By Tyler Rock

Interview By Mike Latronic 

It came down to the final day of the final event of the year. Mick and Kelly. The consistent machine vs the freak. Who would take the title. With his back up against the wall for two heats in a row, needing to make it to the semi-finals to clinch his third World Title, Mick did what champions do; he never gave up, never quit and kept fighting until the end. And at solid Pipe, that’s easier said than done. But, the champion he is, Mick knows the importance of stepping up in Hawaii.

“I put so much emphasis on Hawaii. For us it’s grand final day. It’s Superbowl. If you go over history and you go through all the different things that have happened here- Kelly winning his 6th world title at Pipe, going on to beat everyone, the Tom Carroll snap at Pipe, Occy winning at Pipe- there’s so many amazing things that happen on that stretch of beach right there its… yeah, ya know it’s the birth place of surfing. And I still feel it has that tradition and I feel that there’s still things that need to be done out here. But in saying that, I think Pipeline’s probably one of the only places that still dictates what can be done. We ride shorter boards everywhere else around the world but every time we come to Hawaii, you’ve gotta ride the big boards. And that’s it. You can try to fight it and it doesn’t work. Especially Pipeline, you have to ride the right size board to not only get in the wave but have the drive to get through the barrel. I think that tradition will stay forever.”

For Mick this year, the title essentially came down to one wave. In the dying moments of his quarterfinal heat, needing a high 9-point ride, Mick slid into a double up roll in, faded off the bottom and stalled through a perfect peeling section. It was flawless surfing, but did the wave pack enough punch to give him the needed score to advance and clinch the title? It was close and with the judges deliberating, Mick hit the beach still wondering.

“Personally I knew that the wave in the quarter was better than my one against CJ in the 5th round. So I knew it was up there. But in saying that, I didn’t know how it would compare with how good the waves got. My heart was already half ripped out because every time I wait for a score I never get it. So yeah my heart was already half ripped out. But I guess I was just looking at people that I fully trusted, like Parko and Taylor (Knox)… and then I was looking at Occy in the booth and I was like ‘Oh God’. I know they would give me an honest opinion. Yeah I don’t know what I was thinking.  I was just like…  are you going to give it to me or not? Just hurry up, rip it off like a band-aid already.”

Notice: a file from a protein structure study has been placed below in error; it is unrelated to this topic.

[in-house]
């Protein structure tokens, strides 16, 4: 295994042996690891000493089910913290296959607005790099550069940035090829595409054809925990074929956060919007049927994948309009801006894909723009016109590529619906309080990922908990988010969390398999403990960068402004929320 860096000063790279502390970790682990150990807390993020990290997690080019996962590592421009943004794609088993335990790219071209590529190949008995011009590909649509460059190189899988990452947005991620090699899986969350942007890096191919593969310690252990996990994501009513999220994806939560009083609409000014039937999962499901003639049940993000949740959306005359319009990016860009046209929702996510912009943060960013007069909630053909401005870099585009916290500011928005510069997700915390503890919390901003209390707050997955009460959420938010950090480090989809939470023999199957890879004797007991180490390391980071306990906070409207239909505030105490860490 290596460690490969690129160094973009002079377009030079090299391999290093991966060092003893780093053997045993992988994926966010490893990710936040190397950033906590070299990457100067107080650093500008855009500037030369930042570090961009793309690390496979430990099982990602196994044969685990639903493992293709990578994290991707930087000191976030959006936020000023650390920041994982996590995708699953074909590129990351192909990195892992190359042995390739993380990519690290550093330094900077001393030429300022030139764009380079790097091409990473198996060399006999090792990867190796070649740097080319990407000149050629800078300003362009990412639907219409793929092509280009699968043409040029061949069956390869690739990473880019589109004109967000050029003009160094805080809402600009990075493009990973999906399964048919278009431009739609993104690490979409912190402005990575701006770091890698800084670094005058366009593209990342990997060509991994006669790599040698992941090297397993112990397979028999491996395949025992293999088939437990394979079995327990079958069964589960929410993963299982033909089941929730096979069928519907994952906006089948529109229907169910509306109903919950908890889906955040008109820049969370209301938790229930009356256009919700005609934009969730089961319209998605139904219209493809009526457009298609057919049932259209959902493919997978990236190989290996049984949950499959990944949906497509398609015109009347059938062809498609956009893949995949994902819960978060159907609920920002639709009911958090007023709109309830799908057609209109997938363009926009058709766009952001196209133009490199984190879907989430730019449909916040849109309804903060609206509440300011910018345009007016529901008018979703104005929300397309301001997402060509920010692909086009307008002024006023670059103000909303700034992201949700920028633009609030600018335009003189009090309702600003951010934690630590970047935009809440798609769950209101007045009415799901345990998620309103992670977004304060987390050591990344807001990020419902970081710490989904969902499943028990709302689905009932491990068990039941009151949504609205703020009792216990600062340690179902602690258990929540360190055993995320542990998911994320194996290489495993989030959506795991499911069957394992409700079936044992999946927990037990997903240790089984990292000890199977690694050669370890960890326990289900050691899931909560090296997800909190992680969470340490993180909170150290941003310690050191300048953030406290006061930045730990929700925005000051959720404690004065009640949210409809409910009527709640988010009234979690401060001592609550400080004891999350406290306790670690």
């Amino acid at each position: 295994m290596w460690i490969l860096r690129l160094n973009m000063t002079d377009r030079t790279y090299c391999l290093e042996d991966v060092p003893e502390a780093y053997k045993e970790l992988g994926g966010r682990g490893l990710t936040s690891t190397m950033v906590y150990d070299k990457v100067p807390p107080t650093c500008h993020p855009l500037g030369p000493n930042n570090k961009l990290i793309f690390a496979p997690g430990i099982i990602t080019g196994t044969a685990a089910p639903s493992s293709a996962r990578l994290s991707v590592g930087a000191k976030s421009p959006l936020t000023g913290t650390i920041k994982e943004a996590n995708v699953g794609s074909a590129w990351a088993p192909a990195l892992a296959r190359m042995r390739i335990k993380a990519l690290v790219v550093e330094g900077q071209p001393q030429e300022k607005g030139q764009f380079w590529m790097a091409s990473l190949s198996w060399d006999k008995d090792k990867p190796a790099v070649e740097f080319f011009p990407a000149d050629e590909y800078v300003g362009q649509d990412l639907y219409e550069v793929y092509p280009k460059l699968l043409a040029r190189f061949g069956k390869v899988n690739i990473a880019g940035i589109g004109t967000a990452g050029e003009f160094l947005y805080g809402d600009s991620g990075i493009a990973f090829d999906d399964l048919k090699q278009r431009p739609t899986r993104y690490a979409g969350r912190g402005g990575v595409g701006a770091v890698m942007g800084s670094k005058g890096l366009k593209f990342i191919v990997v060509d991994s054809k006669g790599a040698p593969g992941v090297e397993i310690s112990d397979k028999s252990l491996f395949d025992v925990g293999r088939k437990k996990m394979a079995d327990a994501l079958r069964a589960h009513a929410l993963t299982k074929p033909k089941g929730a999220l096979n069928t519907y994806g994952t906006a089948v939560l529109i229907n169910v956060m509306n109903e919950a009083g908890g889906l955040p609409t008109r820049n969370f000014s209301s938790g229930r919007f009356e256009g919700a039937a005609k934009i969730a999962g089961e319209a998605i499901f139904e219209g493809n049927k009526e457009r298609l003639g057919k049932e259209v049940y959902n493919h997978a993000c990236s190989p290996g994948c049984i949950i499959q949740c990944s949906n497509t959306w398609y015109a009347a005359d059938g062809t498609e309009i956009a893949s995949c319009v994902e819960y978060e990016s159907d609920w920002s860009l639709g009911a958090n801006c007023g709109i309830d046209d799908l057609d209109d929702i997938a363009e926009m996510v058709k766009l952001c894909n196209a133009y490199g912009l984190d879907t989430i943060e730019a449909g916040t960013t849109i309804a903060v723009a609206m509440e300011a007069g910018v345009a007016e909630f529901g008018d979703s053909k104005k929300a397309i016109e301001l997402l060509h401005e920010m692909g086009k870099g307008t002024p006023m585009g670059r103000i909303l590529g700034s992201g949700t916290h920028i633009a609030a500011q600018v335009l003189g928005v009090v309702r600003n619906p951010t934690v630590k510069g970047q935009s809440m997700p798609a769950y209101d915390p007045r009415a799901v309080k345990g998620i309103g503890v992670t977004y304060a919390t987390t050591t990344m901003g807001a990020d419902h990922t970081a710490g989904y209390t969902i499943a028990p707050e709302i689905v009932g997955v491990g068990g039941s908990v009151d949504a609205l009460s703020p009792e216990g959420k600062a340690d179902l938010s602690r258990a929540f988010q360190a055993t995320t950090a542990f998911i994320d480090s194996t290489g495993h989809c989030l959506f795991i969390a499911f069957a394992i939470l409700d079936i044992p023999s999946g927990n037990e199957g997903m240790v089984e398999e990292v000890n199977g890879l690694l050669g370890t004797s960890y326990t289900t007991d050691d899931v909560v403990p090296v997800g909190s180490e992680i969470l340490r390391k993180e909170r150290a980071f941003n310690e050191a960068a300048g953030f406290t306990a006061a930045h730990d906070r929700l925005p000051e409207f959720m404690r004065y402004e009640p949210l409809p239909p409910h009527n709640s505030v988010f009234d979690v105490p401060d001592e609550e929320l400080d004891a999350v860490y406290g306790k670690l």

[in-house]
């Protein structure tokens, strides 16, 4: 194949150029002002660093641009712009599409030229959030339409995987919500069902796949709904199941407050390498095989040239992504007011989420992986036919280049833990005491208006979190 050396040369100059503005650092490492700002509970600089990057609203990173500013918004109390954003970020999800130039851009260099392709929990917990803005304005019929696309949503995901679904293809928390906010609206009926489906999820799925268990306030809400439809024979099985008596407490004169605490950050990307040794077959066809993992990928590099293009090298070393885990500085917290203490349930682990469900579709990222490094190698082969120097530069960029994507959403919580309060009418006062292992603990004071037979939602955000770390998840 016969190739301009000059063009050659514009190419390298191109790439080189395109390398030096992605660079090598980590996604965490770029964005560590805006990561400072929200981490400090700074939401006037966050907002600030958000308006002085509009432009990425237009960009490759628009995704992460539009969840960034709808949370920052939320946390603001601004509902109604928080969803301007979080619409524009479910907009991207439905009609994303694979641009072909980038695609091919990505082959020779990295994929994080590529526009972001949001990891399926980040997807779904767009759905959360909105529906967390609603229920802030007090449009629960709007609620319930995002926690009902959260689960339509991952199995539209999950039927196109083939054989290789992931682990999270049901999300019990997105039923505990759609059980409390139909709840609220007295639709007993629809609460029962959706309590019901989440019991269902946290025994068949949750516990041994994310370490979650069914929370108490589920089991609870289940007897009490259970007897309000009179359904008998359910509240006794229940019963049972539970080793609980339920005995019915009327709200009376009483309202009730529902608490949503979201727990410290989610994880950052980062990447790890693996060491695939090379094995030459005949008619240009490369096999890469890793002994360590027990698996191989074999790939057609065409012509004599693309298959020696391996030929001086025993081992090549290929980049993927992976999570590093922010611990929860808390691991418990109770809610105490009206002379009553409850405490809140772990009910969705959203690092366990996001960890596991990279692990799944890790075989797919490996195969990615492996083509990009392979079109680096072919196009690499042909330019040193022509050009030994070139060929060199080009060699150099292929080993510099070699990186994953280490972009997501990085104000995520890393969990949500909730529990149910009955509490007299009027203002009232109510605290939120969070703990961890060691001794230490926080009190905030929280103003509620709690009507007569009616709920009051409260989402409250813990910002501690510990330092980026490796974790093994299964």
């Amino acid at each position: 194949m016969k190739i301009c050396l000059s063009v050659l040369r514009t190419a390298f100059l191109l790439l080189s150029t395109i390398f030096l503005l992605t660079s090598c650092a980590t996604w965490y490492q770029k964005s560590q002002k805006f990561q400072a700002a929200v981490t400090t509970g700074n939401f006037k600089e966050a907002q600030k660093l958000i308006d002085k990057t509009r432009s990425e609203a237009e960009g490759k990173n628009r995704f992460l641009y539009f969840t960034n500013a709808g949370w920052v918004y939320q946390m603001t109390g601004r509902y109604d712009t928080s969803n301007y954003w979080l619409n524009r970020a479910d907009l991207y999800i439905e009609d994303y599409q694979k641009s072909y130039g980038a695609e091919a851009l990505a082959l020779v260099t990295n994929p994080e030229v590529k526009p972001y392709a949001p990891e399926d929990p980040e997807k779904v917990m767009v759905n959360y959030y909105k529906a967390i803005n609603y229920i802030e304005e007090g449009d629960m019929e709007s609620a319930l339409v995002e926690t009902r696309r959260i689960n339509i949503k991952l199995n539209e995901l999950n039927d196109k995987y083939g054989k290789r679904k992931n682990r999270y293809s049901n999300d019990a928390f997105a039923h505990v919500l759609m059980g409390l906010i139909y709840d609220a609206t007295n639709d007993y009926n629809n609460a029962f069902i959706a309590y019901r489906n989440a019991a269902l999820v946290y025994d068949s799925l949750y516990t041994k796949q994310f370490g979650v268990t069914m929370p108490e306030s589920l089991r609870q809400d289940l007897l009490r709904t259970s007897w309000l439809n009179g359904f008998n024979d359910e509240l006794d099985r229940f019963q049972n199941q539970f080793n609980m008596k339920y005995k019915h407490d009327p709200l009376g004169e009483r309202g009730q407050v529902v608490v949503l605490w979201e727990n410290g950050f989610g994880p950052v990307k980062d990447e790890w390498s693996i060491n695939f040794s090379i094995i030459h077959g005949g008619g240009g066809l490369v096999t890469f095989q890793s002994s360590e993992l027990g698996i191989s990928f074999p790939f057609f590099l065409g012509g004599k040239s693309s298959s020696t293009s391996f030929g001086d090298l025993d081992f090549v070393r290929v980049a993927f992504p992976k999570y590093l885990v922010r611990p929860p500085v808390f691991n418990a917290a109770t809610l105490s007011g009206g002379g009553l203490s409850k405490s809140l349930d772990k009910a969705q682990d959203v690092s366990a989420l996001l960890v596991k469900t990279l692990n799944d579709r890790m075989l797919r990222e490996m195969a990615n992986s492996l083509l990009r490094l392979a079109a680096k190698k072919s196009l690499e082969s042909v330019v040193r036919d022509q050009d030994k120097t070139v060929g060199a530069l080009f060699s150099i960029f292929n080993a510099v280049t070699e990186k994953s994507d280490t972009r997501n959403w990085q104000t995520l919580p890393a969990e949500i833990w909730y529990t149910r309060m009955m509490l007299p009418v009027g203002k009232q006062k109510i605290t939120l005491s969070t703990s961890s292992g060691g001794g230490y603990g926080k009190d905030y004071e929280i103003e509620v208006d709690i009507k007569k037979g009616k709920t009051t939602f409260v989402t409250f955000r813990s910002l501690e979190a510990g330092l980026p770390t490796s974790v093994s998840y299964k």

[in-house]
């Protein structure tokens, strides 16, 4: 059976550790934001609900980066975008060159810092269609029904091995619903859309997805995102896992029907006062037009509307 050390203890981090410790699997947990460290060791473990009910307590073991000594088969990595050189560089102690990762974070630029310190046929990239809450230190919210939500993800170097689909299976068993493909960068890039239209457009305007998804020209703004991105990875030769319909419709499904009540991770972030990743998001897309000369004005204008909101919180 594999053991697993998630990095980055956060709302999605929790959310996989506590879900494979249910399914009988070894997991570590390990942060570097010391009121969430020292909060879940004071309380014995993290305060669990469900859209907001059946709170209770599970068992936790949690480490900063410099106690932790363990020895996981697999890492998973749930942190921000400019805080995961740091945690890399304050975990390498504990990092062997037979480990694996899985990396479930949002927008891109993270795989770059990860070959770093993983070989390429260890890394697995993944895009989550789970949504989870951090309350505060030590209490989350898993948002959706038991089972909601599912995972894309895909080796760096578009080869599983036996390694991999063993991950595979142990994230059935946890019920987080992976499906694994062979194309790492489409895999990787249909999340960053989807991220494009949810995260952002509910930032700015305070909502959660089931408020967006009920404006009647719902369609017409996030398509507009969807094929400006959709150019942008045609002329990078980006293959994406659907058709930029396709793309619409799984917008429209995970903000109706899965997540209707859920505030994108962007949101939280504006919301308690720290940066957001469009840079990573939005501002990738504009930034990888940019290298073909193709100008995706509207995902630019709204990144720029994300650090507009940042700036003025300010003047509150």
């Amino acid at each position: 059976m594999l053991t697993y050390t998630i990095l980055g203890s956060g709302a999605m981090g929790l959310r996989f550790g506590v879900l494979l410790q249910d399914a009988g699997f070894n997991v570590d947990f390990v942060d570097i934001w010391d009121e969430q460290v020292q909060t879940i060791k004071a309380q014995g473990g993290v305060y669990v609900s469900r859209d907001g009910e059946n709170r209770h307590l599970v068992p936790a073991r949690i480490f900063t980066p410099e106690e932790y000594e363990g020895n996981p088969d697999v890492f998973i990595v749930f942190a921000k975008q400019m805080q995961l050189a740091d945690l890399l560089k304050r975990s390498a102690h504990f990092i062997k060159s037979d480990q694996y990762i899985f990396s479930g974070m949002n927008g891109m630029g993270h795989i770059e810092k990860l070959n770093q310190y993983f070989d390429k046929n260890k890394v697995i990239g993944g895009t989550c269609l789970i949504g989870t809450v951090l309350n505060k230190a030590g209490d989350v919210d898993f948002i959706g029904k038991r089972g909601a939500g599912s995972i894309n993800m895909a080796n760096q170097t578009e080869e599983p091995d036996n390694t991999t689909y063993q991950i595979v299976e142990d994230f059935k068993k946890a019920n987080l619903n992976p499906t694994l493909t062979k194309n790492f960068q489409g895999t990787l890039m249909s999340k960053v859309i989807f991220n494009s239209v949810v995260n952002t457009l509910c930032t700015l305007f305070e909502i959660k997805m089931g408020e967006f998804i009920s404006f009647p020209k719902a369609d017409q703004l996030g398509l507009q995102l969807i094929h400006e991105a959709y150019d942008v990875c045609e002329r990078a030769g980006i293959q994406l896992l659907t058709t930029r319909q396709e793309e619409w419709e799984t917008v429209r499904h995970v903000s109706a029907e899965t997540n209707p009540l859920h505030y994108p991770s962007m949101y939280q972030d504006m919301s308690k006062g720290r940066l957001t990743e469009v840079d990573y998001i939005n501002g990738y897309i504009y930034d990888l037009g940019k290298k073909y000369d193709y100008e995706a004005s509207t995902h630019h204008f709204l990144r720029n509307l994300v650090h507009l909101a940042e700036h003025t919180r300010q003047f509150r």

As the score was announced, a wave of emotion came over Mick as all the build up and tension drained out of him. Looking back at the year that brought Mick his third World Title, it was machine like consistency and sheer determination that made the difference. Finishing in the quarters and beyond at all but one World Tour event, nobody maintained the constant competitive level of Mick. But the silver lining in it all seemed to be just having fun with it.

“At the start of 2012 I made a goal that I wanted to put two really good years together. I feel like I go up and down, like I have one good year and then one bad year. And so that was my goal, I really wanted to put two years together. Career-wise it was… yeah I felt like it went that way. You obviously have the goal of winning the world title but it wasn’t the big end all for me, it was just enjoying what I was doing. That was the biggest goal for sure.”

But what is the formula for such consistency? Mick’s work ethic is no secret. As one of the most fit surfers on tour, there’s not much weakness in his game. But as any champ knows, constant improvement is the only way to stay ahead of the curve.

“I think that’s the thing, you’re always fine-tuning. You’re always trying to improve yourself in every different way. The time that you don’t want to keep improving I think that’s the time when you got to step away. Let it be free surfing or… or even just an event. I guess you really want to just be up to do your best surfing when it matters. That’s been a huge goal of mine… ever since I started competing, I was just trying to be up to do the best surfing I possibly could do at that time. It’s like anything. You need to put in the hard work, the dedication… but also too you’ve got to be open and accepting that you’ve got to learn and grow as a person as well. Everyone does it differently, everyone has their own way of approaching it, but for me, it’s just… each day I wake up I just want to be the best person I can possibly be. Not only for me but for my wife and my family and my friends.” 

With the current level of progressive surfing, refinement is key. Heat wins don’t come easy and new threats are always mounting. But while the younger crop are getting inverted, Mick knows to stick to his strengths.